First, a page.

Raffaele Minichiello was your typical immigrant success story: a handsome Italian-American who showed true patriotism when he joined the Marines and was awarded a Purple Heart in 'Nam. But things went south back in the States when Minichiello came to believe the Corps had underpaid him by $200, which he declared an insult to his honor. So as a man of honor, Minichiello addressed the slight by getting drunk and stealing a bunch of radios and watches worth exactly $200.
After being caught, the honorable Minichiello decided to skip the trial (and the country) completely so he could return to Italy, where people would understand him better. Finding it difficult to book a flight as a fugitive, Minichiello got the next best thing to a plane ticket: his M-1 rifle. He hijacked a flight going to San Francisco and told it to head to Mama Italia instead. But aviation technology had yet to catch up Minichiello's ambitions, so he had to wait patiently while the plane refueled in New York, Maine, and Ireland. When he finally landed in Rome, he managed to take a cop hostage and steal a squad car, then ended his impressive GTA five-star streak by getting arrested in a church.
During his time in the air, he had become a media sensation whose hunkiness more than made up for a little sky piracy. Italy refused to extradite him, and the home trial quickly turned into a circus. Girls were swooning on the courthouse steps, and his lawyer reduced the court to tears with a dramatic account of Minichiello's yearning for both his homeland and his parents (conveniently forgetting to mention that his mother lived in Seattle). In the end, Minichiello only served 18 months of prison time, and is currently living free in Italy, his only sliver of remaining fame being a YouTube channel where he showcases his favorite accordion songs. Hot stuff.
A Fugitive American Drug Lord Built A New Life As An Australian Legend
For 40 years, Dennis Lafferty ran a beloved ecotourism company in the Daintree Rainforest, the most crocodile-infested part of the most crocodile-infested region of Australia. The company was a major local employer, and Lafferty a local legend, the kind of man "who can make a fire out of nothing in a rainstorm." He spent his time fighting to preserve the local rainforest and personally saved hundreds of fruit bats from barbed wire. So when Lafferty tragically crashed into a tree in 2015, the community was surprised that a man a tough as him could even die. They were extra surprised when they found out that this was the second time he had died.
He was in truth Raymond Stansel, the onetime king of Florida marijuana smugglers. By 1973, his drug empire had run aground, and Stansel was caught by the feds. But right as he was about to stand trial in Miami, his lawyer announced his client had died in a "mysterious scuba accident." This may seem suspicious to you, but it's actually the third most common cause of death in Florida, behind "meth lab explosion" and "lost a fight against a reptile."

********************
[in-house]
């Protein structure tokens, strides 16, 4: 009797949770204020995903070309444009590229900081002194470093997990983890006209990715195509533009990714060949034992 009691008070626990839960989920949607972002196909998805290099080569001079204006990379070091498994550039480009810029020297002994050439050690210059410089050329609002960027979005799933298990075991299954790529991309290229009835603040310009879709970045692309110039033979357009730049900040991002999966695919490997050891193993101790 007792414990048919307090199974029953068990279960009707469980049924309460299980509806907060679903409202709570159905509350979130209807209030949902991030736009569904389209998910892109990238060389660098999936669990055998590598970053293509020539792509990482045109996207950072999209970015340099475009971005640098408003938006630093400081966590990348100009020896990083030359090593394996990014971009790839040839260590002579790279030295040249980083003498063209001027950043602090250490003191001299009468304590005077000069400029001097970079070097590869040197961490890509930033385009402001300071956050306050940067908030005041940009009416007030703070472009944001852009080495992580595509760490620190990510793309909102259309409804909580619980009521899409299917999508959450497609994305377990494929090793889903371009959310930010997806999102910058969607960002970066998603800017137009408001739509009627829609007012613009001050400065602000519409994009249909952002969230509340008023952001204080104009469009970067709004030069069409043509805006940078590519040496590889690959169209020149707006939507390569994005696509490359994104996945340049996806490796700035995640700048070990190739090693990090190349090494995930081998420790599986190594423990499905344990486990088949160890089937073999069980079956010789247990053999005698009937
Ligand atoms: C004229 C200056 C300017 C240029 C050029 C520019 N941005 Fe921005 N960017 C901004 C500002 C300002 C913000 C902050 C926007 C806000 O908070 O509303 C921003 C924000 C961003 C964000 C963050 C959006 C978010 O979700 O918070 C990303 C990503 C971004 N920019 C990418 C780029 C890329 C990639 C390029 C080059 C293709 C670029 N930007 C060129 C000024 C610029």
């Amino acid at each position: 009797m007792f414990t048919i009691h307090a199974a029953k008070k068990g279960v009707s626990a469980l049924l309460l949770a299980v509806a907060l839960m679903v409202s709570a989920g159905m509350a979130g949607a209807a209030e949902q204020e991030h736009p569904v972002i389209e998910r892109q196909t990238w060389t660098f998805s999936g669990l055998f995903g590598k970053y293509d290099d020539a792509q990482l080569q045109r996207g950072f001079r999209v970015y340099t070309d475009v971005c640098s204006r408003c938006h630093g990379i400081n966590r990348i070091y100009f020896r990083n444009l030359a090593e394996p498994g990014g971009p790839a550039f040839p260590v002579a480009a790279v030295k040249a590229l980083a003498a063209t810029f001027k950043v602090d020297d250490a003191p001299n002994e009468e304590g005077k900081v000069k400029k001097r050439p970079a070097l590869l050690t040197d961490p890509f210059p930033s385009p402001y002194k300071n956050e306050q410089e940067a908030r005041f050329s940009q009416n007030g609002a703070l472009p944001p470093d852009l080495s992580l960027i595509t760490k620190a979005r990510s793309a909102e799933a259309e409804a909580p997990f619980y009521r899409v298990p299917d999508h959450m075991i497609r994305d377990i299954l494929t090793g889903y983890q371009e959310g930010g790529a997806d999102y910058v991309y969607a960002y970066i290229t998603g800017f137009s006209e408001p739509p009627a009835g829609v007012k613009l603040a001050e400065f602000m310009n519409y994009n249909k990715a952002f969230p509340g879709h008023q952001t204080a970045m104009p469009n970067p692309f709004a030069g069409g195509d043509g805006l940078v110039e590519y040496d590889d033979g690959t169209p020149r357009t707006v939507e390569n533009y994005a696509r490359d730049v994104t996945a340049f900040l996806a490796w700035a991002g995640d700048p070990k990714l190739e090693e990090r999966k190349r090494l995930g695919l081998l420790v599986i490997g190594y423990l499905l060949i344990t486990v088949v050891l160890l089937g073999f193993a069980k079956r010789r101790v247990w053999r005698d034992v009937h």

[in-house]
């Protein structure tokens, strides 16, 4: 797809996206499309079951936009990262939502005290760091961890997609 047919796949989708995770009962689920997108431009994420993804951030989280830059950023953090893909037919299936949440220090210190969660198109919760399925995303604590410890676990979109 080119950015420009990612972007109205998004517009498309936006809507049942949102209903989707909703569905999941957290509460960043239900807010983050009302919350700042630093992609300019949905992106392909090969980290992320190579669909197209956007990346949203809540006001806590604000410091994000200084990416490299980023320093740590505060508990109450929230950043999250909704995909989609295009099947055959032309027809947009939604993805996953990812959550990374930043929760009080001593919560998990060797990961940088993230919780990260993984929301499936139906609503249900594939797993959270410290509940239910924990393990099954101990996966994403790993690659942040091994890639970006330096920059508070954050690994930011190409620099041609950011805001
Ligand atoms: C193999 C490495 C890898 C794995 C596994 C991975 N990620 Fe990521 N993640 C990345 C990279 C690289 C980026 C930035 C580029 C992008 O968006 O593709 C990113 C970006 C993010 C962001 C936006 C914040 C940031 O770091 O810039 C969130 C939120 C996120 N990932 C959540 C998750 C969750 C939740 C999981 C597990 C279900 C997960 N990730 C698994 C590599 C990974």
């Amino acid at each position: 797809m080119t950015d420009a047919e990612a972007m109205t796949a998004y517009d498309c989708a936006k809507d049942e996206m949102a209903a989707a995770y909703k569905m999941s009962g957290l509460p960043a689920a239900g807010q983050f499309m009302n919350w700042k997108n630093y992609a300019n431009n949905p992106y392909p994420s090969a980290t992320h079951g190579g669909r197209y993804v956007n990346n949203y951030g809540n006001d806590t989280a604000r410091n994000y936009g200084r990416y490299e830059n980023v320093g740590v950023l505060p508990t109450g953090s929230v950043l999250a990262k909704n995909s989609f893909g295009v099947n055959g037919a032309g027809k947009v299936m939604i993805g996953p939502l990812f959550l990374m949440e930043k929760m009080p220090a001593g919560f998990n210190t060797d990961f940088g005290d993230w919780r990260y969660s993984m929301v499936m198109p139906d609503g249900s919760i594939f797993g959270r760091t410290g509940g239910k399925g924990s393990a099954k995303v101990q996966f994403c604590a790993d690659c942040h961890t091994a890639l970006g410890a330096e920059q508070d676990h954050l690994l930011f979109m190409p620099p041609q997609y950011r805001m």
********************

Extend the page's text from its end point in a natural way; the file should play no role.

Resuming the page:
Not everybody bought it, but even an international manhunt failed to track the man down. That is, until weeks after Stansel's second and final death in Daintree, when his widow told The Tampa Bay Times the whole story, and the paper informed the police -- or at least, the very few investigators who were still alive themselves.
Related: 4 True Crime Stories Starring Famous Historical Figures
A Disgraced Roller Coaster Tycoon Tried To Smuggle Drugs In His Rides
Norbert Witte built a small them park empire off the back of his prized Catapult, "the world's fastest roller coaster." But like any good roller coaster, things quickly went downhill. In 1981, Witte personally caused Germany's worst carnival tragedy when the repair crane he was operating collided with an attraction, injuring 15 and killing seven. In true carny fashion, Witte wasn't going to let a few destroyed lives get in the way of doing his job.
After the Berlin Wall fell, Witte bought the former East Berlin's biggest state-run amusement park ... and then ran it into the ground. By 2001, Spreepark had ruined the Witte dynasty, and almost $20 million in debt, he had to abandon his rusting dream. It still stands today, serving as both a testament to his failings and Berlin's premier creepy goth makeout spot.
Now, a guy haunted by a circus bloodbath with an abandoned communist amusement park is clearly a prime candidate for a Scooby-Doo villain, but Witte's criminal career went much darker than that. After losing Spreepark, Witte packed up his coasters and moved to Peru, hoping to open Lima's biggest theme park. But with no proper plan, cash, or coasters (customs was keeping his rides for inspection), Witte's wild ride had seemingly come to a halt. Desperate and out of ideas, he agreed to ship a Ferris wheel back to Germany -- with $10 million in cocaine hidden inside.
Witte had reached out to his shadiest carny contacts (which is saying something!), and signed up himself and his 21-year-old son Marcel to mule 167 kilos of cocaine into Germany. Unfortunately, Witte was as stupid and careless about smuggling drugs as he was about ride safety, and was easily caught by undercover cops. Fortunately, he made it all the way to Germany before being arrested, and only wound up serving four years in a cushy minimum security prison. Marcel wasn't so lucky, and got sentenced to 20 years in the most brutal and terrifying prison in Peru, only being extradited in 2016 after nearly dying several times.
With his family refusing to even speak to him, Norbert ended up living in a dilapidated trailer in the overgrown ruins of his beloved Spreepark, surrounded by rotting attractions and dreaming of opening one last ride.
OK, so now he's a Scooby-Doo villain for sure, right?